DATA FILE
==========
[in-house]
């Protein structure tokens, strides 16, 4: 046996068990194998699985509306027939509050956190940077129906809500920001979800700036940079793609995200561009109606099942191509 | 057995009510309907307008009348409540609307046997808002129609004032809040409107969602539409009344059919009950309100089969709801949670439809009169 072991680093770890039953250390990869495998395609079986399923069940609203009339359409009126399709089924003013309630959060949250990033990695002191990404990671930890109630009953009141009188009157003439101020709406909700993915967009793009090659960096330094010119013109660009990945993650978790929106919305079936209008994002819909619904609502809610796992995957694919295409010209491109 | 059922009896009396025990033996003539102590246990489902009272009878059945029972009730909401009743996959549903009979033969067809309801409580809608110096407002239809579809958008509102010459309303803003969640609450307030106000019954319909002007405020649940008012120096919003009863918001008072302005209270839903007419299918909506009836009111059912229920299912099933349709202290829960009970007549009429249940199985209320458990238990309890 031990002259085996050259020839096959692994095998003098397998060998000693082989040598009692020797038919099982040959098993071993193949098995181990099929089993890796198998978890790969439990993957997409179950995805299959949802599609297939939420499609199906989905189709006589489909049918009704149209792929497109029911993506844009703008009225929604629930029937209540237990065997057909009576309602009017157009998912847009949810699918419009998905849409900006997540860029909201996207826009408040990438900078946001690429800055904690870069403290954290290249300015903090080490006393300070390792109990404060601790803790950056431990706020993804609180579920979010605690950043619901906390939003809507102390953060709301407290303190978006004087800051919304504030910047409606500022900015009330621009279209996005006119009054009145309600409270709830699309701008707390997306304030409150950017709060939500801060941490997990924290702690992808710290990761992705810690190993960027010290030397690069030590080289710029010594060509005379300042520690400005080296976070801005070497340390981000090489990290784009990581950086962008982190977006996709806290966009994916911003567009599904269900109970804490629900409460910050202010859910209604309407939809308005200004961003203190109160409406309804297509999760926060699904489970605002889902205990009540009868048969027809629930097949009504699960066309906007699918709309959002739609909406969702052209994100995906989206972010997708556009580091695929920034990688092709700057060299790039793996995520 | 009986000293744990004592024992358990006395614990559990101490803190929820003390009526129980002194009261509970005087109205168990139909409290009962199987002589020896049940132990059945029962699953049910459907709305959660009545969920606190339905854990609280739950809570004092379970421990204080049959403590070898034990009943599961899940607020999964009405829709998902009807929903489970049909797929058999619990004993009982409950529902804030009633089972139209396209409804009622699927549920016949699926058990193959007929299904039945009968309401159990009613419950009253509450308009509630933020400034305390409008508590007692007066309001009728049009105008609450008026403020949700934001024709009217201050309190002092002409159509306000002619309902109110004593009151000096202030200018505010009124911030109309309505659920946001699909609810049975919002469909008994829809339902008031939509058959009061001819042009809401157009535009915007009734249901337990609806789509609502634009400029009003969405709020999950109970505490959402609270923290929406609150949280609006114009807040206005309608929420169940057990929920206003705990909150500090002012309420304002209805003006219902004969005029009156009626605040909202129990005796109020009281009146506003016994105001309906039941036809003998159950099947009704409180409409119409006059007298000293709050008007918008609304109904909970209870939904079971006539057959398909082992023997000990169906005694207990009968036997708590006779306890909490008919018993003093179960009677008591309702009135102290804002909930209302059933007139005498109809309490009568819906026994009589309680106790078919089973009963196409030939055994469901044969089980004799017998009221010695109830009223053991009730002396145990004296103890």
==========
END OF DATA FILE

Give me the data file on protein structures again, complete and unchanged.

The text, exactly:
[in-house]
């Protein structure tokens, strides 16, 4: 046996068990194998699985509306027939509050956190940077129906809500920001979800700036940079793609995200561009109606099942191509 | 057995009510309907307008009348409540609307046997808002129609004032809040409107969602539409009344059919009950309100089969709801949670439809009169 072991680093770890039953250390990869495998395609079986399923069940609203009339359409009126399709089924003013309630959060949250990033990695002191990404990671930890109630009953009141009188009157003439101020709406909700993915967009793009090659960096330094010119013109660009990945993650978790929106919305079936209008994002819909619904609502809610796992995957694919295409010209491109 | 059922009896009396025990033996003539102590246990489902009272009878059945029972009730909401009743996959549903009979033969067809309801409580809608110096407002239809579809958008509102010459309303803003969640609450307030106000019954319909002007405020649940008012120096919003009863918001008072302005209270839903007419299918909506009836009111059912229920299912099933349709202290829960009970007549009429249940199985209320458990238990309890 031990002259085996050259020839096959692994095998003098397998060998000693082989040598009692020797038919099982040959098993071993193949098995181990099929089993890796198998978890790969439990993957997409179950995805299959949802599609297939939420499609199906989905189709006589489909049918009704149209792929497109029911993506844009703008009225929604629930029937209540237990065997057909009576309602009017157009998912847009949810699918419009998905849409900006997540860029909201996207826009408040990438900078946001690429800055904690870069403290954290290249300015903090080490006393300070390792109990404060601790803790950056431990706020993804609180579920979010605690950043619901906390939003809507102390953060709301407290303190978006004087800051919304504030910047409606500022900015009330621009279209996005006119009054009145309600409270709830699309701008707390997306304030409150950017709060939500801060941490997990924290702690992808710290990761992705810690190993960027010290030397690069030590080289710029010594060509005379300042520690400005080296976070801005070497340390981000090489990290784009990581950086962008982190977006996709806290966009994916911003567009599904269900109970804490629900409460910050202010859910209604309407939809308005200004961003203190109160409406309804297509999760926060699904489970605002889902205990009540009868048969027809629930097949009504699960066309906007699918709309959002739609909406969702052209994100995906989206972010997708556009580091695929920034990688092709700057060299790039793996995520 | 009986000293744990004592024992358990006395614990559990101490803190929820003390009526129980002194009261509970005087109205168990139909409290009962199987002589020896049940132990059945029962699953049910459907709305959660009545969920606190339905854990609280739950809570004092379970421990204080049959403590070898034990009943599961899940607020999964009405829709998902009807929903489970049909797929058999619990004993009982409950529902804030009633089972139209396209409804009622699927549920016949699926058990193959007929299904039945009968309401159990009613419950009253509450308009509630933020400034305390409008508590007692007066309001009728049009105008609450008026403020949700934001024709009217201050309190002092002409159509306000002619309902109110004593009151000096202030200018505010009124911030109309309505659920946001699909609810049975919002469909008994829809339902008031939509058959009061001819042009809401157009535009915007009734249901337990609806789509609502634009400029009003969405709020999950109970505490959402609270923290929406609150949280609006114009807040206005309608929420169940057990929920206003705990909150500090002012309420304002209805003006219902004969005029009156009626605040909202129990005796109020009281009146506003016994105001309906039941036809003998159950099947009704409180409409119409006059007298000293709050008007918008609304109904909970209870939904079971006539057959398909082992023997000990169906005694207990009968036997708590006779306890909490008919018993003093179960009677008591309702009135102290804002909930209302059933007139005498109809309490009568819906026994009589309680106790078919089973009963196409030939055994469901044969089980004799017998009221010695109830009223053991009730002396145990004296103890």